It’s been 50 years since I first started working for a newspaper. I’ve seen a lot of changes.
We’ve gone from moveable type to Twitter. Newspapers were once laid out on the “stone” in the composing room and stories were set in metal type. You had to be able to read upside down and backwards to proofread.
You had three editions and perhaps a couple of replates throughout the day. Now with the Internet, stories are updated at any time throughout the day.
TV has changed as well. I was still in England as a child when JFK was shot in Dallas. The BBC didn’t know how to cover it. In the pre-satellite days of television, there was no footage until they could fly it over the Atlantic. We knew he was dead, but we had no details.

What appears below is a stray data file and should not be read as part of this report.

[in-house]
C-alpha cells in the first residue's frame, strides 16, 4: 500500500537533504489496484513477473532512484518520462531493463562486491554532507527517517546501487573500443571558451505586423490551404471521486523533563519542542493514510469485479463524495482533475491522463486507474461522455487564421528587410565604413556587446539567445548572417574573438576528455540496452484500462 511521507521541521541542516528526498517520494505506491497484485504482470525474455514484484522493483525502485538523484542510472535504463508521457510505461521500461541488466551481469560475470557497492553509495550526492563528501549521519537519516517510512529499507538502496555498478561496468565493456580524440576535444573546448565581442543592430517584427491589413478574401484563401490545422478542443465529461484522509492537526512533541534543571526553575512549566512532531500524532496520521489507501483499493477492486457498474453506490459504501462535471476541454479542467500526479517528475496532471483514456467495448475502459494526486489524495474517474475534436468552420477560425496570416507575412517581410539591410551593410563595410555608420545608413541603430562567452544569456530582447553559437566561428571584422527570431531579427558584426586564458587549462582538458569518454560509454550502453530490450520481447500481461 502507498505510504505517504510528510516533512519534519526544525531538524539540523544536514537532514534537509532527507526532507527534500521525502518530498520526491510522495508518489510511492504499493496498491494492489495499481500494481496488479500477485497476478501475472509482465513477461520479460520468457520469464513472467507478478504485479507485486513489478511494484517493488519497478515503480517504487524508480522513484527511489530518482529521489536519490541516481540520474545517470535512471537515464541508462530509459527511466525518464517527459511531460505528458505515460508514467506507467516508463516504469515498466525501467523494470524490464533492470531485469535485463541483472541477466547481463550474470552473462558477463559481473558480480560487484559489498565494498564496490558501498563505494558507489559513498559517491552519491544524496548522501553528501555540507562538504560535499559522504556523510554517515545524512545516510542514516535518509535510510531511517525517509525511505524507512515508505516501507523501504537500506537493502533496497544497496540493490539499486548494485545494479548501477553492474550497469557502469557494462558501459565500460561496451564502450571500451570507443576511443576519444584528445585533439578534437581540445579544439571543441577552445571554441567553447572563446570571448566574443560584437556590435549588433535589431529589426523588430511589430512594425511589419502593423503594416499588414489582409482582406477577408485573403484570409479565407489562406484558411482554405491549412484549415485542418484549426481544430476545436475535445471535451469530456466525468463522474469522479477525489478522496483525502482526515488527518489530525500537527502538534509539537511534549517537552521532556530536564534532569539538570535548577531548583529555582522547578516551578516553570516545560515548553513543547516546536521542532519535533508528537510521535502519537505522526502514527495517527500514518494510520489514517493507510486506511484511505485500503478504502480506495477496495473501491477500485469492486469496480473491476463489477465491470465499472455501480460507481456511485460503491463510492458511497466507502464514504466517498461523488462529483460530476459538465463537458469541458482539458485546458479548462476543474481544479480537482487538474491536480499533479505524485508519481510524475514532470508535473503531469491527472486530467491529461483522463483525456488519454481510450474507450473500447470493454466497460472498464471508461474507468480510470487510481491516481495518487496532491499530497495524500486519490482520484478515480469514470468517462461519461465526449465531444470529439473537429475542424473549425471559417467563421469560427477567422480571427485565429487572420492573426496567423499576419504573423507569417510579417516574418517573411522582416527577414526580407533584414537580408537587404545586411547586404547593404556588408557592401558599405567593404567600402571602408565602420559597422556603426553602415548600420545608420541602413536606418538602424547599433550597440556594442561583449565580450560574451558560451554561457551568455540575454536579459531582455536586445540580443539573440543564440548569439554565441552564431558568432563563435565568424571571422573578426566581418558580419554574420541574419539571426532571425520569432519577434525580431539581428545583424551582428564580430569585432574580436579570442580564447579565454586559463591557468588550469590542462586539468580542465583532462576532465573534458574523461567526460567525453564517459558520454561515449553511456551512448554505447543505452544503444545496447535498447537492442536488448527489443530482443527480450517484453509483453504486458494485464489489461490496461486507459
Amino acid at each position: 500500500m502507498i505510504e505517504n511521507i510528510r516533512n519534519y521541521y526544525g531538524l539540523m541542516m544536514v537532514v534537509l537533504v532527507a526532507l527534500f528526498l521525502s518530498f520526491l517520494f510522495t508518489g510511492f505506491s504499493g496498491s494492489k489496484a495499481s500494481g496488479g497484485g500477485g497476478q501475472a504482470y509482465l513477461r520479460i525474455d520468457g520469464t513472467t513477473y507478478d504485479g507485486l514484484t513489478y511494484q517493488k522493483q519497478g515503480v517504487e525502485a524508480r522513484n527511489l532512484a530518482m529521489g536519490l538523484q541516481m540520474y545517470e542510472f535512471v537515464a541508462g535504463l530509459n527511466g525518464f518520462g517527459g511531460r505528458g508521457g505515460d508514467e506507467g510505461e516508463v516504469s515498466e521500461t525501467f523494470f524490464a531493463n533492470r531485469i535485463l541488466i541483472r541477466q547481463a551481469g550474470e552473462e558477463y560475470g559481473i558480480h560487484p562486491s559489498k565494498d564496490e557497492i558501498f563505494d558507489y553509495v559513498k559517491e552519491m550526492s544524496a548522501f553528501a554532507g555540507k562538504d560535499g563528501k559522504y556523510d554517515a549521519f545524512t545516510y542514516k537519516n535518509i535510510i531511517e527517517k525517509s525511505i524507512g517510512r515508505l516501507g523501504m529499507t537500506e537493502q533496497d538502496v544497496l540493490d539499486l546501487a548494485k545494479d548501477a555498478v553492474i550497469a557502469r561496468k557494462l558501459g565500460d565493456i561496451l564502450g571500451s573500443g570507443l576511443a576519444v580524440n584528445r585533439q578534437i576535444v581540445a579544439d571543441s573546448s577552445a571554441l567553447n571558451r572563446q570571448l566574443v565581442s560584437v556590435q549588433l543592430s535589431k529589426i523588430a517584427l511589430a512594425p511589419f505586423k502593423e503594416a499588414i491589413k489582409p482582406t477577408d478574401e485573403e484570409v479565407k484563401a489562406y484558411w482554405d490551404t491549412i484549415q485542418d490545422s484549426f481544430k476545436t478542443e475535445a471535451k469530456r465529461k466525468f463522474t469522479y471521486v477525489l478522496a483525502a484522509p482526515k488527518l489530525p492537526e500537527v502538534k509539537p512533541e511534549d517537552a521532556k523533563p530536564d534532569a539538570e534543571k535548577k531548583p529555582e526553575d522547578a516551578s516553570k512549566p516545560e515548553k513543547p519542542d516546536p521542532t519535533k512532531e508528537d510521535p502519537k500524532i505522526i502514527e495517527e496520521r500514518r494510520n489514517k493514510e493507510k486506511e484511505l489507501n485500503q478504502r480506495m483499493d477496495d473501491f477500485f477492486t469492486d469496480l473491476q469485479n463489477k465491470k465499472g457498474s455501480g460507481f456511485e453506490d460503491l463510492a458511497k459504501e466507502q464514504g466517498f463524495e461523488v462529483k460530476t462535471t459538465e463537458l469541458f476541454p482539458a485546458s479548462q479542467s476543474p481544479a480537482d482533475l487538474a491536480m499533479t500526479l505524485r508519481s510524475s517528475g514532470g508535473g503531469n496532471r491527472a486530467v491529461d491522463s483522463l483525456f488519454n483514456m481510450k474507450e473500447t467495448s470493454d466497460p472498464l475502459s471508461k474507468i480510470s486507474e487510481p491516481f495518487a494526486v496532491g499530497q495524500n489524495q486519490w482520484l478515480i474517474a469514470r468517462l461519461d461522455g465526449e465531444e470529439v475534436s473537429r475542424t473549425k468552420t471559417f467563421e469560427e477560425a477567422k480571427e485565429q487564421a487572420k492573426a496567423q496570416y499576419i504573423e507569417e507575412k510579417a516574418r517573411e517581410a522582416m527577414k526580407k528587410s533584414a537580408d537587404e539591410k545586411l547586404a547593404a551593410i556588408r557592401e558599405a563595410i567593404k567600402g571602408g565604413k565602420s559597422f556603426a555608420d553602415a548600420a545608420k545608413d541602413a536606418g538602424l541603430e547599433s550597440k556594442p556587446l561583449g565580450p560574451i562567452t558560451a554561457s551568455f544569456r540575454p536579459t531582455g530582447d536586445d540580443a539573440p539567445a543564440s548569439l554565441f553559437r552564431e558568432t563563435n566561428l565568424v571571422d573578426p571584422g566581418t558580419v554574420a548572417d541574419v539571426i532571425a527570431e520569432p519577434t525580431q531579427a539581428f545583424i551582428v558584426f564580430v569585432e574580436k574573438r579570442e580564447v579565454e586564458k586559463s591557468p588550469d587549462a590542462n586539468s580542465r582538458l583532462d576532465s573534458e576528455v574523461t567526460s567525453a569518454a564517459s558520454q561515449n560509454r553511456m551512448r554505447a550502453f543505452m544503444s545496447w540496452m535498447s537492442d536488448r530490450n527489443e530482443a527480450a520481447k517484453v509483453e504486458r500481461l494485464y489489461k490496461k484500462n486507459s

As I recall, the BBC put up a test card because I think they found it inappropriate to continue with their regular programming.There were news updates throughout the evening, but details were sketchy and we sat staring at a mostly static screen, wondering what was happening.
Now major news is covered wall-to-wall, 24/7 with sat trucks beaming every detail instantly around the world.
On reflection, I think too much information is better than too little.